I also harvested my first little bit of rhubarb last night.  Rhubarb and asparagus are the earliest crops in the garden, I think.  I recently heard from another experienced gardener that you can cut a slit in a rhubarb leaf and place it around a bean plant, kind of like a skirt.  This will protect the plant from all sorts of evils, apparently.  Rhubarb leaves are toxic, and can't be composted, so this is a good way to use some of them, instead of just throwing them out.  My beans have just been planted, and aren't up yet, so I will have to wait til later in the season to try this tip.  I'll let you know the results.

Wednesday, May 18, 2011

Beef Barley Soup

Yesterday I made a big pot of beef barley soup for supper.  With tea biscuits.  Yum!  The weather is starting to warm up, so I'm sneaking in a few last winter type meals before it's all salads and grilled food.  I love this recipe, my friend Stacey first made it for me eleven years ago when Sarah was very sick and in the hospital.  I make it a fair amount in the winter, my oldest, Jason, is particularly fond of it.

This recipe is kind of a guesstimate, so bear with me for the measurements.  It's soup, so nothing's written in stone.

Beef Barley Soup

6-8 cups water
2-3 cubes (or spoonfuls) of beef bouillion
round steak, cut into small squares
1 onion, diced fine
1 stalk celery, diced fine
1 clove of garlic, minced
2 carrots, cut into small pieces about the size of the round steak
2 potatoes, cut into small pieces about the size of the round steak
1/4 cup pearl or pot barley
bay leaf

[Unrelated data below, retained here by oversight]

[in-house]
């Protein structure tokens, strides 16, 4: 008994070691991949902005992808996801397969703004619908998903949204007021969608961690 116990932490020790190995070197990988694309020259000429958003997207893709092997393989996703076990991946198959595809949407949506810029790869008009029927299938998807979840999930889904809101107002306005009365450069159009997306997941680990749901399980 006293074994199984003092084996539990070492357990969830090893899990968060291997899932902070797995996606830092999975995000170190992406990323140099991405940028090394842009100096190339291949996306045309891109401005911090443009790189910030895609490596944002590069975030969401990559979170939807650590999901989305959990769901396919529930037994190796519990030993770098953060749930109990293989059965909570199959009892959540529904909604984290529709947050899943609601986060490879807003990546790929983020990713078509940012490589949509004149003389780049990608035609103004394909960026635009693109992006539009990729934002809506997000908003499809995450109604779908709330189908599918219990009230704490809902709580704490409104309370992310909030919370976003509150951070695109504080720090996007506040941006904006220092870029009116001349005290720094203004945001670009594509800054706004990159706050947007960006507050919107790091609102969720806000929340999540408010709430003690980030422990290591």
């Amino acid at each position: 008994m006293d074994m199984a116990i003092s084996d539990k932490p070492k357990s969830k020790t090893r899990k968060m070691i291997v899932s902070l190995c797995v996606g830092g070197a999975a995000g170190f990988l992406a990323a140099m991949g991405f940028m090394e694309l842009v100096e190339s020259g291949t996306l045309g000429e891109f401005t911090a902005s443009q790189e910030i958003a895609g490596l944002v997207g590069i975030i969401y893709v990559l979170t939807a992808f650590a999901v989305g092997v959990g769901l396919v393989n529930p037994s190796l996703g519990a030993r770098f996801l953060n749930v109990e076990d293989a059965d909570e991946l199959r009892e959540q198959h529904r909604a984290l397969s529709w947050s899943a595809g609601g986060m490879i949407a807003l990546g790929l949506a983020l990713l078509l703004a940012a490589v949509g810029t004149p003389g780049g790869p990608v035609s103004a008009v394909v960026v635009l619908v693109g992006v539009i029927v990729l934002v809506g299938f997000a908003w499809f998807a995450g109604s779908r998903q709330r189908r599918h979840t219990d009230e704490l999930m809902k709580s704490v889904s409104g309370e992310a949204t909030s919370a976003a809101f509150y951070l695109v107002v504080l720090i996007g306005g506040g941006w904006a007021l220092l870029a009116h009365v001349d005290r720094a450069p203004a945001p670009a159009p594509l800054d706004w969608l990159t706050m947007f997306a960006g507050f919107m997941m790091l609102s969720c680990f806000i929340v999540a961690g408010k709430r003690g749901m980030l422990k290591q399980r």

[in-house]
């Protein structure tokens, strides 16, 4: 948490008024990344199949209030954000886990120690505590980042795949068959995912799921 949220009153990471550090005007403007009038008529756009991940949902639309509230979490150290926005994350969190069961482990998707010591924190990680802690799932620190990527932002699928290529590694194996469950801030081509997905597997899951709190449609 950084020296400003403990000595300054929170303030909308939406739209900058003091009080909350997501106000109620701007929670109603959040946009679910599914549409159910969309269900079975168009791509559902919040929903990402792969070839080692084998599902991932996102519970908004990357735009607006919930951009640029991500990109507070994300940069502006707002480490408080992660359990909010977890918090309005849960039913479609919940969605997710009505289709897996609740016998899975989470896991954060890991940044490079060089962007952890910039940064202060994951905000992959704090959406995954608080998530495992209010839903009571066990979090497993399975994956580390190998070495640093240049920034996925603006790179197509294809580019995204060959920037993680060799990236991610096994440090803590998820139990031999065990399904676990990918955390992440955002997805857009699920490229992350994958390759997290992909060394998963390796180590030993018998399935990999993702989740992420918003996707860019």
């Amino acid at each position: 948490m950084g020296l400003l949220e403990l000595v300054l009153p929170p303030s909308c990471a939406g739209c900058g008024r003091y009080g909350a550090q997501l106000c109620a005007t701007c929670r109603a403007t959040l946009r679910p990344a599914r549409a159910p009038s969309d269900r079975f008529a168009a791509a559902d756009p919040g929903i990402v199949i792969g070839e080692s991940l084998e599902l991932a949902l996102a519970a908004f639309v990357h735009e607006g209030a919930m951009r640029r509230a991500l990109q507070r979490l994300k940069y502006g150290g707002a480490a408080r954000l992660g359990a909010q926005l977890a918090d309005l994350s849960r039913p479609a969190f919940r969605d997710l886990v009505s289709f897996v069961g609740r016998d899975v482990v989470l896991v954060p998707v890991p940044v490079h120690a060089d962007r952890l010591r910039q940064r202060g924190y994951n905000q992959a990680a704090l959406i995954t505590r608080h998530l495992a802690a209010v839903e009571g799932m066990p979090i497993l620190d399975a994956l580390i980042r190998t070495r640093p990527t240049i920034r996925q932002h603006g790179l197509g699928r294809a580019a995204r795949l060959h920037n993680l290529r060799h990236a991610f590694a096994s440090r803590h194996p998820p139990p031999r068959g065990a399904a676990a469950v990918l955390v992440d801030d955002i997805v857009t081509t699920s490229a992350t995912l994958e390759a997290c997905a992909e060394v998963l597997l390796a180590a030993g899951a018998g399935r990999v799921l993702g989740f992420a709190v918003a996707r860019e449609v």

salt and pepper to taste

As I mentioned before, chop up the onions, celery and garlic quite fine, and cut the steak, potato and carrot into uniform pieces.  I like mine cut fairly small.  Pour a little oil or a combo of oil and butter in a pan, and heat.  Add the onion, celery and garlic, and saute in the oil until translucent.  Add the meat, and cook until all the juices evaporate and the bottom of the pan begins to get a golden brown coloring.  This is very important, there's lots of flavor in the drippings stuck to the bottom of the pan.  Add the water, bouillion, carrots, bay leaf, barley and salt and pepper.  Bring to a boil.  Reduce heat, cover pot, and let simmer for at least 1 1/2 hours.  Half an hour before serving the soup, add the potatoes, return to a boil, reduce heat and cover again.  Check the seasoning before serving, and skim off any excess fat.  This goes great with tea biscuits and a salad.  You can use beef stock instead of bouillion as well. 

Tuesday, May 17, 2011

Rich Tea Biscuits

One of my oldest, beloved, most used cookbooks is called Muffins &More, it's a Company's Coming cookbook by Jean Pare, the third in her very large series.  Jean Pare is from Alberta, a real prairie success story.  The page that this recipe is on is dog eared, stained and parts of it got stuck together.  That's how good this recipe is.  I can always tell if a recipe is good by how trashed the page is.  I'm hard on my recipe books.